Did you notice that in the name of “unity” and “mission” WV’s original decision to accept gay-marriage was only for the USA? If they wanted to do what was “right”, why not make it a global policy?  The answer is because they do not have a foundation for making “right” decisions, they can only do what is expedient for their social-mission. WV was, and is, under the mistaken impression that biblical-morality is secondary to missional-unity.  Does that imply being missional is bad? No. But it is the unintended flaw in Missional Theology taken to the extreme.

WV’s Ecumenism Misunderstand Compassion

Finally, and probably the most difficult concept for some to grasp is that feeding the hungry is not compassionate if you only serve to delay a person’s entrance into hell.  In CT we read a summary of the WV position from authors Gracey & Weber,

World Vision hopes to dodge the division currently “tearing churches apart” over same-sex relationships by solidifying its long-held philosophy as a parachurch organization: to defer to churches and denominations on theological issues, so that it can focus on uniting Christians around serving the poor.

Now compare this assertion to what the Apostle Paul wrote to the Church in Corinth over 2,000 years ago.

If I give away all I have, and if I deliver up my body to be burned, but have not love, I gain nothing (1 Cor. 13:3).

Admittedly, the context is different, but the principle here applies; feeding the hungry is not the same as divine-love. Jesus never fed or healed the flesh, without showing concern for the spirit. Feeding the hungry then is only one possible expression of love, but alone is still an incomplete reflection of the Gospel of Jesus Christ. If compassion is offering pure water in a dirty container then compassion is not enough!  Or as Russell D. Moore writes, “World Vision is a good thing to have, unless the world is all you can see.”

It is with great hope that I write these words. Hope that the Church can look beyond the hot-button issue of gay-marriage and recognize the deeper issue that “goodness without redemption is really no good at all

Looking Forward

Does all of this make World Vision evil? No. Flawed? Yes, but not evil. There are hundreds of great people working for WV who love the Gospel and do not want to see it compromised.  So moving forward, should churches revoke support for WV?  To properly answer that question, we must move beyond analyzing the flaws of ecumenism. In part 3 of this series, I will outline a possible way forward; a way to foster Divine-unity while still serving the needs of the poor.

Posts in this series:

Part 1

Part 2

Part 3

FOOTNOTES

  1. Gracey, Celeste and Weber, Jeremy, World Vision: Why We’re Hiring Gay Christians in Same-Sex Marriages, Christianity Today Online, 03/24/14, last accessed 05/02/2014. Note: quotes from Sterns and Crosby come from their interviews with CT. See also my summary in Part 1.
  2. Hoyt, Hermon A., The Ecumenical Movement in Present Day Professing Christendom: Revelation 17:5, Grace Journal 6, no. 3 (1965): 4-11.
  3. Zuck, Roy B. ed., Vital Contemporary Issues: Examining Current Questions and Controversies (Grand Rapids, MI: Kregel Resources, 1994)

Dr. Joe Miller (aka JR) is a Professor of Applied Theology and Leadership & Dean of Online Learning at Southern California Seminary. In addition, he is a church planter and coach for other young leaders. Dr. Miller has a diverse educational background and authored multiple books on church history, biblical theology, and Leadership. Joe and his wife Suzanne enjoy the sun and surf with their 3 sons in San Diego, CA.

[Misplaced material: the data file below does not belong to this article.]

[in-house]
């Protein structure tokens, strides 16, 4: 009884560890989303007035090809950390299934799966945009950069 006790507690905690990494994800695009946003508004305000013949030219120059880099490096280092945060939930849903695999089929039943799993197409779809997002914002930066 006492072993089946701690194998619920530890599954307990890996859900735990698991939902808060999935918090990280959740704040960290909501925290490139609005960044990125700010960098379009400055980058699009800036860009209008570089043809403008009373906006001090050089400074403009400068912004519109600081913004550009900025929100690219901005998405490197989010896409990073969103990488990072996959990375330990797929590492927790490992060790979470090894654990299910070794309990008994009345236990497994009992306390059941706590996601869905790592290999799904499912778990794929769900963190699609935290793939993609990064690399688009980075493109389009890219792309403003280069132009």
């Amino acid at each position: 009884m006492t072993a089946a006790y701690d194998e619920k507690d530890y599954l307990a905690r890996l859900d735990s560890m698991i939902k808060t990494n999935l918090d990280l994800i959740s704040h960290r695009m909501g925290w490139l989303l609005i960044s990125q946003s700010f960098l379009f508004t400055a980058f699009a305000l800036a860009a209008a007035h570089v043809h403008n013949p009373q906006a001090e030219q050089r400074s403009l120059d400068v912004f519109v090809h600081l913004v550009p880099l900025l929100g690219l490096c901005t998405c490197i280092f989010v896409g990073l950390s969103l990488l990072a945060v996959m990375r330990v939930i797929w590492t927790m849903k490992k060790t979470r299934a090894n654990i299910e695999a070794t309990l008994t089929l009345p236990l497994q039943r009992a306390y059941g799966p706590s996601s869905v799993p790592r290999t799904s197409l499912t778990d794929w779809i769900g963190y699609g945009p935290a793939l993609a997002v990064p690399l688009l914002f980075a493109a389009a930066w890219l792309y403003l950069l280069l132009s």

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  • Kevin Cole

    Is that post the long way of saying,”No, the end does NOT justify the means?” This whole mess seems to me to be a case of just that…

    • http://www.MoreThanCake.org/ J.R. Miller

      Yes, but then that would only be a long Tweet :-)

      • Kevin Cole

        That stinkin’ radio newsguy training! I always do it backwards and make it shorter!!! :)

      • Kevin Cole

        On a more serious note, it’s SO sad to see the “para-church” get caught up in precisely the same “wrong metrics breeds wrong methods” nightmare that the North American church (uncapitalized, specifically) has been trapped in for (a hundred or so?) years now. We really are NOT going to improve on the strategy or instructions that the Lord gave us before he changed addresses, so we ought to just follow them.

        • http://www.MoreThanCake.org/ J.R. Miller

          What you say makes sense, and it made me think. If just doing good deeds (social justice) were enough, why is America become so secular? Precisely because doing good works is not enough to spread the Gospel.

  • Drew Roberts

    Great post Joe.
    I know the singular topic of gay marriage is myopic, but if you will allow me, I would love to expand on something I’ve been wondering about for a while.
    In regards to reaching the lost and looking at ecumenical theology, is it fair to say that the “church” in America is in a wrestling match (so to speak) with how best to minister to the gay community?
    I know that a church in San Fransisco is going to have to deal with this differently than say, a church in Topeka, but at the same time, does the issue of discipleship amongst the gay community look terribly different depending on the church you attend?
    Ecumenicism is obviously dangerous when it whitewashes theology in order to attempt to serve a greater community, but can ecumenical theology be of any good moving forward as the American church seeks to reach out to the gay community?

    • http://www.MoreThanCake.org/ J.R. Miller

      Hi @drew_roberts:disqus, I am not sure I will answer your questions 100%, but I will do my best.

      1. Yes, the methods of outreach and discipleship will look different in different communities. That is true for every issue and type of ministry, so I don’t see why the answer related to this topic would be any different. The Gospel does not change, but the methods can, do and will vary.

      2. Does ecumenism play a part? I guess that depends on how you use that term, but within the context of my post, then no, it does not have a part in healthy ministry. However, rather than rely on the label, I will say that I have no problem if churches work with other churches outside their own denomination to minister the Gospel. Even more, that is healthy. I have worked with many churches over the years who have different theology, but it is important that we partner wisely with churches who exist within the pale of orthodoxy.

      I hope that answers your question. If not, let me know.

      Blessings.